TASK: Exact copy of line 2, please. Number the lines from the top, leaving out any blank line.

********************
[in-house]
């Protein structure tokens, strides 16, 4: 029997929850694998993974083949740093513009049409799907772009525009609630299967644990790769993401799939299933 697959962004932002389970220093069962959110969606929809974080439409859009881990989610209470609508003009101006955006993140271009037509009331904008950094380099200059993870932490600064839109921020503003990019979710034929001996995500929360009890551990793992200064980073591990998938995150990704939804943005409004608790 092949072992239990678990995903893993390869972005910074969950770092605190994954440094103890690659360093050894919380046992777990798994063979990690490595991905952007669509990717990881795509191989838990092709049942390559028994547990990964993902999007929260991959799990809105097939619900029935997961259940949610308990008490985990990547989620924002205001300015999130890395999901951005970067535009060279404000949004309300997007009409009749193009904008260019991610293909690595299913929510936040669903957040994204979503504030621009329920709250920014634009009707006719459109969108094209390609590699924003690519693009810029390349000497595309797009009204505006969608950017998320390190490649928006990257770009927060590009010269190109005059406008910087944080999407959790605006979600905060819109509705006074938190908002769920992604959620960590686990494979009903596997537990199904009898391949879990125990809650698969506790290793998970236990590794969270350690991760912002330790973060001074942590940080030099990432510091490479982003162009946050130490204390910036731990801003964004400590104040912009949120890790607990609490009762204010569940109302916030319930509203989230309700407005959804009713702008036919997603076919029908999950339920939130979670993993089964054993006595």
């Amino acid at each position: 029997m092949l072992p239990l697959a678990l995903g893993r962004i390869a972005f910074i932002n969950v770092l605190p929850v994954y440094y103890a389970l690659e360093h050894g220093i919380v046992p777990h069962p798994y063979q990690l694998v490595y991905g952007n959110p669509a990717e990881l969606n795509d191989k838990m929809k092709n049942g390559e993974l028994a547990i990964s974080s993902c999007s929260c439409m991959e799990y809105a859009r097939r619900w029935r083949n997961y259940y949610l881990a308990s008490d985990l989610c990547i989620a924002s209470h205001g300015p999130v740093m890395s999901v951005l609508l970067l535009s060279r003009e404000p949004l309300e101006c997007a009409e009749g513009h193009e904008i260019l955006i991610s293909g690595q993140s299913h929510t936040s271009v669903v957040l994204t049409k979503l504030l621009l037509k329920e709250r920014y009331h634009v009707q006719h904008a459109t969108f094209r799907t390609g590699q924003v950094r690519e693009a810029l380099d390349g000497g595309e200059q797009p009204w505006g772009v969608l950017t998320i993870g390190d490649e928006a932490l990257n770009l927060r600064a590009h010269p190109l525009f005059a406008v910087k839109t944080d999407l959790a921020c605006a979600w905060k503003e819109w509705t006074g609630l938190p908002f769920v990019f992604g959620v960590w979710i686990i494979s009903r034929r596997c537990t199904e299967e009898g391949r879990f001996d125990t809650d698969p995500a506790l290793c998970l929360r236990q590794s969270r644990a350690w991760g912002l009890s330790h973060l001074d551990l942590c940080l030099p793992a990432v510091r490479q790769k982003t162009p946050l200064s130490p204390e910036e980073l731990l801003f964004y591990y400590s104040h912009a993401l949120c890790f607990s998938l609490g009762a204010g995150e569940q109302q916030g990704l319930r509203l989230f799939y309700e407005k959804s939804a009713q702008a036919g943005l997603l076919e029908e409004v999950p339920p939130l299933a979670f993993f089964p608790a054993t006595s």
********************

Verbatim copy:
């Protein structure tokens, strides 16, 4: 029997929850694998993974083949740093513009049409799907772009525009609630299967644990790769993401799939299933 697959962004932002389970220093069962959110969606929809974080439409859009881990989610209470609508003009101006955006993140271009037509009331904008950094380099200059993870932490600064839109921020503003990019979710034929001996995500929360009890551990793992200064980073591990998938995150990704939804943005409004608790 092949072992239990678990995903893993390869972005910074969950770092605190994954440094103890690659360093050894919380046992777990798994063979990690490595991905952007669509990717990881795509191989838990092709049942390559028994547990990964993902999007929260991959799990809105097939619900029935997961259940949610308990008490985990990547989620924002205001300015999130890395999901951005970067535009060279404000949004309300997007009409009749193009904008260019991610293909690595299913929510936040669903957040994204979503504030621009329920709250920014634009009707006719459109969108094209390609590699924003690519693009810029390349000497595309797009009204505006969608950017998320390190490649928006990257770009927060590009010269190109005059406008910087944080999407959790605006979600905060819109509705006074938190908002769920992604959620960590686990494979009903596997537990199904009898391949879990125990809650698969506790290793998970236990590794969270350690991760912002330790973060001074942590940080030099990432510091490479982003162009946050130490204390910036731990801003964004400590104040912009949120890790607990609490009762204010569940109302916030319930509203989230309700407005959804009713702008036919997603076919029908999950339920939130979670993993089964054993006595």